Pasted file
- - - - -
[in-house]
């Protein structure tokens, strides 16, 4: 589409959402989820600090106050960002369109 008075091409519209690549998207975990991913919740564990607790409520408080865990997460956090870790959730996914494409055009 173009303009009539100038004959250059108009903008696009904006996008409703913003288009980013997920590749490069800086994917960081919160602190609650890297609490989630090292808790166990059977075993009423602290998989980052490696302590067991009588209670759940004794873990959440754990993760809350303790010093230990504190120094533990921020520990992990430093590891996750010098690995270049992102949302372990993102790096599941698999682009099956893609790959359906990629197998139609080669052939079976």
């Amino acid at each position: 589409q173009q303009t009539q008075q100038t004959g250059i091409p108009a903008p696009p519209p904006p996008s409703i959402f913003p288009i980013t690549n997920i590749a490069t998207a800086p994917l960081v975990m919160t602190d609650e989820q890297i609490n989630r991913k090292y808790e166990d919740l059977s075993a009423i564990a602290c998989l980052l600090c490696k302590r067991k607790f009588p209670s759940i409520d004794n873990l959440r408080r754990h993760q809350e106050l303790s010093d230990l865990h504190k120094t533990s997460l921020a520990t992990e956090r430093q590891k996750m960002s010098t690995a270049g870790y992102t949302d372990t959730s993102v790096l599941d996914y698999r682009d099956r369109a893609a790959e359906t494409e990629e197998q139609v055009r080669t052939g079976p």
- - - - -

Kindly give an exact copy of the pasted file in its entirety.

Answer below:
[in-house]
């Protein structure tokens, strides 16, 4: 589409959402989820600090106050960002369109 008075091409519209690549998207975990991913919740564990607790409520408080865990997460956090870790959730996914494409055009 173009303009009539100038004959250059108009903008696009904006996008409703913003288009980013997920590749490069800086994917960081919160602190609650890297609490989630090292808790166990059977075993009423602290998989980052490696302590067991009588209670759940004794873990959440754990993760809350303790010093230990504190120094533990921020520990992990430093590891996750010098690995270049992102949302372990993102790096599941698999682009099956893609790959359906990629197998139609080669052939079976």
């Amino acid at each position: 589409q173009q303009t009539q008075q100038t004959g250059i091409p108009a903008p696009p519209p904006p996008s409703i959402f913003p288009i980013t690549n997920i590749a490069t998207a800086p994917l960081v975990m919160t602190d609650e989820q890297i609490n989630r991913k090292y808790e166990d919740l059977s075993a009423i564990a602290c998989l980052l600090c490696k302590r067991k607790f009588p209670s759940i409520d004794n873990l959440r408080r754990h993760q809350e106050l303790s010093d230990l865990h504190k120094t533990s997460l921020a520990t992990e956090r430093q590891k996750m960002s010098t690995a270049g870790y992102t949302d372990t959730s993102v790096l599941d996914y698999r682009d099956r369109a893609a790959e359906t494409e990629e197998q139609v055009r080669t052939g079976p």